Hi i went right of sight free after to much breakages using 5lb leader ,but since reading about sight free leaders .One thing stuck out 8lb 10lb was the leader cast most top anglers were using. :shock: So i gave the sight free another go no more breaks. Lot of use might be thinking 10lb sea fishing gear ,iwas thinking the same but the dia of 10lbsight free is about the same as some 6lb florocarbon.Plus sight free is more flexable i used to use 6-8lb mamba and it looks and feels stiff compared to sight free.So if you are getting to much breaks go up size .It worked for me i am happy using 10- 8lb sight free and confident to which is the main thing.No diffrence in catch rate.Better than pulling up the anchor to find lines and flies all the time.       Henry from thewaterbouys   :lol:

Derek 365

« Reply #10 on: February 19, 2007, 19:37:38 PM »
Hi Baz ,
            I think with fluorocarban it's the diameter and not the claimed breaking strength that's more important as there's a massive diffence between say....4lb sightfree and 4lb fulling mill.

Irvine Ross

« Reply #11 on: February 19, 2007, 20:22:04 PM »
The subject of fluorcarbon came up on the forum before and Magnus pointed out that fluorocarbon has two big disadvantages. Not to the angler who uses it but to the places he visits.

First, it does not biodegrade at all so if you get broken and leave a piece of leader hanging from a bush or from a snag in the water, it lasts forever and is a hazard to wildlife for decades. Not a nice thought.:cry:

Second, it gives off very toxic fumes if it burns so be very careful if you melt the end of a piece of fluorocarbon with a lighter or throw discaraded fluorocarbon in an open fire. :roll:

Be kind to the world. Give up fluorocarbon.    :grin:


Magnus Angus

« Reply #12 on: February 20, 2007, 03:19:10 AM »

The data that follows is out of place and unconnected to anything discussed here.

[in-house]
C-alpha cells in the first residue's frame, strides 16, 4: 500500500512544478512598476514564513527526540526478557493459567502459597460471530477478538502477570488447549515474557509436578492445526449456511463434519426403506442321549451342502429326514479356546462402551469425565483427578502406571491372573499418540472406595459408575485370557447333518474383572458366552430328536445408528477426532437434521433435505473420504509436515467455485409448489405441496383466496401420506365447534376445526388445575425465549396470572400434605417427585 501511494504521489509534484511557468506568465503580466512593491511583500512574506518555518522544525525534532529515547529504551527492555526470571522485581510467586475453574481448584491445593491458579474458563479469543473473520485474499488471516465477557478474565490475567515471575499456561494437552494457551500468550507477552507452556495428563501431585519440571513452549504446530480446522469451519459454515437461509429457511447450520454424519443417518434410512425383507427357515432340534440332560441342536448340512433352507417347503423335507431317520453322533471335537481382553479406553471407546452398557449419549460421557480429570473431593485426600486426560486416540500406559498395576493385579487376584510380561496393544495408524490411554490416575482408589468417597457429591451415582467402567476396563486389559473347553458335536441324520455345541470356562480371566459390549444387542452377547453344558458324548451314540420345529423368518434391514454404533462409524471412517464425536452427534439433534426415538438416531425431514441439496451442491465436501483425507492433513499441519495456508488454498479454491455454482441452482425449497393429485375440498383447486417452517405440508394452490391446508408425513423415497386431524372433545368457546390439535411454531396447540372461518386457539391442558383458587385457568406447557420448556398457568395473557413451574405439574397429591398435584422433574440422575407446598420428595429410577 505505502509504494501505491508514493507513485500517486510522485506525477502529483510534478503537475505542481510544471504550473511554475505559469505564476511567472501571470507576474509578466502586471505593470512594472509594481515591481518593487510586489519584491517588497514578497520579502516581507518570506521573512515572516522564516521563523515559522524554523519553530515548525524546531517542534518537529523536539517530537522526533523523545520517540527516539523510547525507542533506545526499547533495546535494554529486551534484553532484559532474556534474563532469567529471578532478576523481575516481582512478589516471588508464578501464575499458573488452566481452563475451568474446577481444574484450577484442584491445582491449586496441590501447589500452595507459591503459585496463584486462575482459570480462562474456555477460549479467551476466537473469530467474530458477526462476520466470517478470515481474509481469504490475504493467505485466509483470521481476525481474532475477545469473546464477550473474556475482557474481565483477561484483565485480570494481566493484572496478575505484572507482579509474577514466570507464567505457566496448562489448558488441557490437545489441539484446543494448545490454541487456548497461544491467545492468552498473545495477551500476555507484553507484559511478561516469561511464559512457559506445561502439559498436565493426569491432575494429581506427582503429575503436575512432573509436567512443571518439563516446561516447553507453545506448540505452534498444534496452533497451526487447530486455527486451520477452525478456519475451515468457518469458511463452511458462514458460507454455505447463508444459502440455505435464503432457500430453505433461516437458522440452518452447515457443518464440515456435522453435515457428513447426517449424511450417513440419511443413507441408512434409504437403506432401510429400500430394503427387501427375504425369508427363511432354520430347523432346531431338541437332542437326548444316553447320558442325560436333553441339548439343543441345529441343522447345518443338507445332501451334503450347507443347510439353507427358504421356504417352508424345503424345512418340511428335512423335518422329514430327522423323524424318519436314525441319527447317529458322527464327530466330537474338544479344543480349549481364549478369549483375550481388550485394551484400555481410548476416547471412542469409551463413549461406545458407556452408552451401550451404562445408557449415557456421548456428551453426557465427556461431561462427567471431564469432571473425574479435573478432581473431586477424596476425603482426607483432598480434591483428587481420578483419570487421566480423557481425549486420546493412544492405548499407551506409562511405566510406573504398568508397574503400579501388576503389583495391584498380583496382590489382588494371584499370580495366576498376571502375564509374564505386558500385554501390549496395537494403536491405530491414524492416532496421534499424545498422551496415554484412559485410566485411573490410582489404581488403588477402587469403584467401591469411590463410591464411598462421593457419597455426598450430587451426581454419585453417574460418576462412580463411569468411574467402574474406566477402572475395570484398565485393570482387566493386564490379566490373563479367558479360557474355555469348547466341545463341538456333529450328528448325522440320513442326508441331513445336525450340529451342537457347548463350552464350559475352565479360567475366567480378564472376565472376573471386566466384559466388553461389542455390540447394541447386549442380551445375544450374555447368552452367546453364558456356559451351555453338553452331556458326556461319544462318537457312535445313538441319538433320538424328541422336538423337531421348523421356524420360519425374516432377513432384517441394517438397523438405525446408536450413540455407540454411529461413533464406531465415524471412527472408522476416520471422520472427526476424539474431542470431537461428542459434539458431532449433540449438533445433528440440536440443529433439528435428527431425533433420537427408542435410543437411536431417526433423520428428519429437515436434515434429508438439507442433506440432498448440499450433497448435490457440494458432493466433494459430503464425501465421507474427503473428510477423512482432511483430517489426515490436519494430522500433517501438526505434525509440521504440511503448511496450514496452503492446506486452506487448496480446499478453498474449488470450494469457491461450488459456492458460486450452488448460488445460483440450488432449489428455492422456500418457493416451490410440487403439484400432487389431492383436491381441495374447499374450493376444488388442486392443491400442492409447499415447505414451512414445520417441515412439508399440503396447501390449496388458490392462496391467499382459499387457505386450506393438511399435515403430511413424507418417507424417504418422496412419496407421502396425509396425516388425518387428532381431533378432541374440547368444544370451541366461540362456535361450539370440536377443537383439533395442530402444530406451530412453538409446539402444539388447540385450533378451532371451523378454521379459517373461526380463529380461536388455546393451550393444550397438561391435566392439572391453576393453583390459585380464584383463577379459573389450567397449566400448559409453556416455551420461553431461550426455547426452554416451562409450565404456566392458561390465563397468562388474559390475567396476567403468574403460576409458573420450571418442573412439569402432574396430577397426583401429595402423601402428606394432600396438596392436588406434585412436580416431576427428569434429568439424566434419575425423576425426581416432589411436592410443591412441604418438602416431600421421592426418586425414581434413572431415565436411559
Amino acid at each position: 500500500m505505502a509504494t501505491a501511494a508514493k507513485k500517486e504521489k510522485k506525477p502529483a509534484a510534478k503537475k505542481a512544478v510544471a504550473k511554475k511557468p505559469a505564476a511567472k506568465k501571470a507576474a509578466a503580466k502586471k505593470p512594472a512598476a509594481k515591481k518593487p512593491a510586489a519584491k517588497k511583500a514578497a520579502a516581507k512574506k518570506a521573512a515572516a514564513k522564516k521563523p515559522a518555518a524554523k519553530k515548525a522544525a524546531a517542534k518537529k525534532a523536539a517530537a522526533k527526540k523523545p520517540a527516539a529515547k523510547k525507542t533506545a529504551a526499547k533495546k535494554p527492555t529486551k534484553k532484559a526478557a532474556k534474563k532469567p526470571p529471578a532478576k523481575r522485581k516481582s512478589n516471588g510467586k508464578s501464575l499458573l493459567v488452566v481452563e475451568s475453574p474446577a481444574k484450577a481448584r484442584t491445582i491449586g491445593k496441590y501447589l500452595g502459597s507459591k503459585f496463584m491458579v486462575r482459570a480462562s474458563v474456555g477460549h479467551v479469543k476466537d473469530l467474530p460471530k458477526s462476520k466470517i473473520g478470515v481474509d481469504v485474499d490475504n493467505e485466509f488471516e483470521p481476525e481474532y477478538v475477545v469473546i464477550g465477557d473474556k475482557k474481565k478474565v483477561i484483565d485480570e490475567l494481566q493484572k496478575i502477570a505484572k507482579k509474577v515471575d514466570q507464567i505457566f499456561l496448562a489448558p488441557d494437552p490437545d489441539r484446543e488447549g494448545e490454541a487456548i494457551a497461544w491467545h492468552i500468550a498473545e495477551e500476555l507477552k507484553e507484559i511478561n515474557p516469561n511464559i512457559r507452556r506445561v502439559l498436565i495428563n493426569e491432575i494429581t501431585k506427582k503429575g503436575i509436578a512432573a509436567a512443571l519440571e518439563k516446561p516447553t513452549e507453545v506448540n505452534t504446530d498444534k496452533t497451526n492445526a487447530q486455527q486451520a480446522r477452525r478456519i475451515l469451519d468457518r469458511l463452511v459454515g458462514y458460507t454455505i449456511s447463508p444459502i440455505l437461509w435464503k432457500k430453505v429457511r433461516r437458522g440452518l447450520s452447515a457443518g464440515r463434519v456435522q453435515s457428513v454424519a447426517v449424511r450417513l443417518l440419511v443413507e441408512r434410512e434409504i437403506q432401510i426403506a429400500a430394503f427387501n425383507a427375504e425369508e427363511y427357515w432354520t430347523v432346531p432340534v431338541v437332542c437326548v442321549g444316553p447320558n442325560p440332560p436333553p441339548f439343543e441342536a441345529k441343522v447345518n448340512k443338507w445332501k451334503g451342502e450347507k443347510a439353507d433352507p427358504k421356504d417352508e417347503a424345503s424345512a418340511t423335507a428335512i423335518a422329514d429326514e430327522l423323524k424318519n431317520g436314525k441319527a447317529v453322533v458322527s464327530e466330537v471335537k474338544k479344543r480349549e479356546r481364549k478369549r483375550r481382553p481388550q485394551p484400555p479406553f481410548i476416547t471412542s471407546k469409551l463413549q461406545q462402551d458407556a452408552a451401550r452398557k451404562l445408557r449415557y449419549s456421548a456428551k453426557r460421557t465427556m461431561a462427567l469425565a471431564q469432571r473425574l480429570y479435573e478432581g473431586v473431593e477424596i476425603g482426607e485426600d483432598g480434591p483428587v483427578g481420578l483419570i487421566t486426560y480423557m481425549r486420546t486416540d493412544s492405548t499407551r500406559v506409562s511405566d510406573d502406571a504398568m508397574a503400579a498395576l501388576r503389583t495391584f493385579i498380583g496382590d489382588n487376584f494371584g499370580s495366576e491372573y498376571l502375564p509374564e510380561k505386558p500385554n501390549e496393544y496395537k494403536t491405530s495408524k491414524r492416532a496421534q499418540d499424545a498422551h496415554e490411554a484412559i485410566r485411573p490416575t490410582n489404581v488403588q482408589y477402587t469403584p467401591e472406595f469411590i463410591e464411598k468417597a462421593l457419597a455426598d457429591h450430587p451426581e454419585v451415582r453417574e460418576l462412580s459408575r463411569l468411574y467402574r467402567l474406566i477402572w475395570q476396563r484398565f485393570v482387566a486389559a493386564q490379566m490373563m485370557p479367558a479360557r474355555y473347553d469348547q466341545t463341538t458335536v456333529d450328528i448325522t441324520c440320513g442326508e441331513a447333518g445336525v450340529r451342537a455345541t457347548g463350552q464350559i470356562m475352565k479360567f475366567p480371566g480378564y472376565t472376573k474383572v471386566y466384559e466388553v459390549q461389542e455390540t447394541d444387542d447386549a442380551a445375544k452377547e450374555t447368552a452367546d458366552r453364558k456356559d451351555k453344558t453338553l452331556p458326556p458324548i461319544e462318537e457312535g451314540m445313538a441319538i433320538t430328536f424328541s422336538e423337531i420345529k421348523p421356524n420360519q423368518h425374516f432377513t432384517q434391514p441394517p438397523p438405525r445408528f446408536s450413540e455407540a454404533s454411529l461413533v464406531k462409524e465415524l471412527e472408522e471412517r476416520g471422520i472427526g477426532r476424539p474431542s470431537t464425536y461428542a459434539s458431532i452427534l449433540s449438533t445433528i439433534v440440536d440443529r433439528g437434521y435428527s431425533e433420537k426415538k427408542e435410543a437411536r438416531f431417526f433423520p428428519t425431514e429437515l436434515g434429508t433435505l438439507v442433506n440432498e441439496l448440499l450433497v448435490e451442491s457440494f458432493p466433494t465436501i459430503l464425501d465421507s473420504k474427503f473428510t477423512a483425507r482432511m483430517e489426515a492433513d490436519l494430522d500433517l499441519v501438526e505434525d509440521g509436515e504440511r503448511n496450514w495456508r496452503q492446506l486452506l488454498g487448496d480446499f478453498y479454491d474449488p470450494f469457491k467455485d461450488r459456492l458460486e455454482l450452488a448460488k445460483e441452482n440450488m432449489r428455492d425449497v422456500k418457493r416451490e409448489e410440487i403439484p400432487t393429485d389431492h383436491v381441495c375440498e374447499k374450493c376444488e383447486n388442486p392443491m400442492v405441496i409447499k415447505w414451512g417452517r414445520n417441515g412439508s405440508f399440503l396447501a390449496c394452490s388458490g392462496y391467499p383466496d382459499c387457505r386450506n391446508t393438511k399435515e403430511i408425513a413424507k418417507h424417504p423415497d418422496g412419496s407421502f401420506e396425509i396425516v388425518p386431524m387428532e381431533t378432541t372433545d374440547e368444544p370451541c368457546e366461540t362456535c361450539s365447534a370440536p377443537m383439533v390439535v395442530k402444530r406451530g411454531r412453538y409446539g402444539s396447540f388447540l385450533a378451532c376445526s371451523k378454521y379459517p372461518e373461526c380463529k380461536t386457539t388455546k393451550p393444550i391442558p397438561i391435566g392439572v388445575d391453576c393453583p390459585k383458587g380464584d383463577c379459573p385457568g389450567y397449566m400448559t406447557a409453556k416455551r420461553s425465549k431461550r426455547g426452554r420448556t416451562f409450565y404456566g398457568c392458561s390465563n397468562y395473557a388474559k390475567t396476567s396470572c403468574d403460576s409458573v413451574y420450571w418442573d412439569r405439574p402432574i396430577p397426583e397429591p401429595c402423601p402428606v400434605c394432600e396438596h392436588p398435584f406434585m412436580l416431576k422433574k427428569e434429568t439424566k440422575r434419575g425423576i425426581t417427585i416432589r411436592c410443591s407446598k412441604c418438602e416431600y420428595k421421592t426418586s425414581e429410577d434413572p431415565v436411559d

Seems like a favourite subject on here  :grin:


Flourocarbon is a different polymer - polyvinylidene flouride. I've used quite a few fluorocarbons. Knotting is an issue, you need to modify knots and test carefully. Linking fluorocarbon to nylon or copolymer can cause problems. Leader rings are the best way.

The advantages of flurocarbons - its more difficult to see it in water, its stiff and it sinks.
The disavantages - knots, stiffness, ecological. (I suspect some is brittle, ie shatters when whacked - unlike more elastic monos.)

I find myself coming back to flurocarbon when I need a confidence booster. In Canada, fishing for Kings, bruising fish, I used flurocarbon and broke a lot - not just on fish. Switched to (gulp!) Maxima and landed fish!

Saltwater fishing - used nylon tapers and they broke, switched to flurocabon and landed fish. My theory is the nylon was getting sunburn, flurocarbon is unaffected by UV.

There is a place for flurocarbon it can be useful but its hardly vital. It amazes me we ever caught fish on brown Maxima - fish are so much brighter and spookier now :z4
Christ, next thing you know well need 3-weights to catch rainbows. Whatever happened to the 7- and 8-weights we used when I started?

More seriously - I'd advise anyone to taper their leaders. I'd also suggest that in the UK we talk about breaking strain too much - diameter is more important. Try getting clean turnover when you step from 6lb down to a 4lb tippet - when the 4lb tippet is thicker than the 6lb.


Stuart Smith

« Reply #13 on: February 20, 2007, 06:44:31 AM »
ive used sight free for a few years now and i love it.i cant rember the last time i got broken off and its very thin.

ive spoke to alot of people who have tryed it a few time and didnt like it but i think its because they are not tying there knots write.

you have to wet it very well before u pull your knot tight or it must burns the leader a bit the weekens it.

i wouldnt change it for anything.i use 4 or 6lb sight free all the time and u dont have to greese your leader to get it to sink

i dont do much dry fly work but ive always got a sedge or something on that floats and never had any problems with the flys getting pulled under

you should play about with it for a while and see what you think


ps  peter you dont catch fish to test your leader haha
Happy hunting

Sandy Nelson

« Reply #14 on: February 20, 2007, 07:14:34 AM »
When you burn Flourocarbon it excretes Hydrofloric acid, highly corrosive and if you get it on your skin it causes permanent damage, to which amputation is the only cure.

You do have to get it to a very high temp though (500' seems to ring a bell :shock: )

I tend to use Co-poly most of the time these days, or nylon.

Purely for the ecco side of things, the enviroment takes enough abuse without me adding to it even in tiny ways ( i destroy it other ways :cry: )

John Geirach 1999 "Millions of trout have died of old age before i could catch them and there's not a damn thing i can do about that"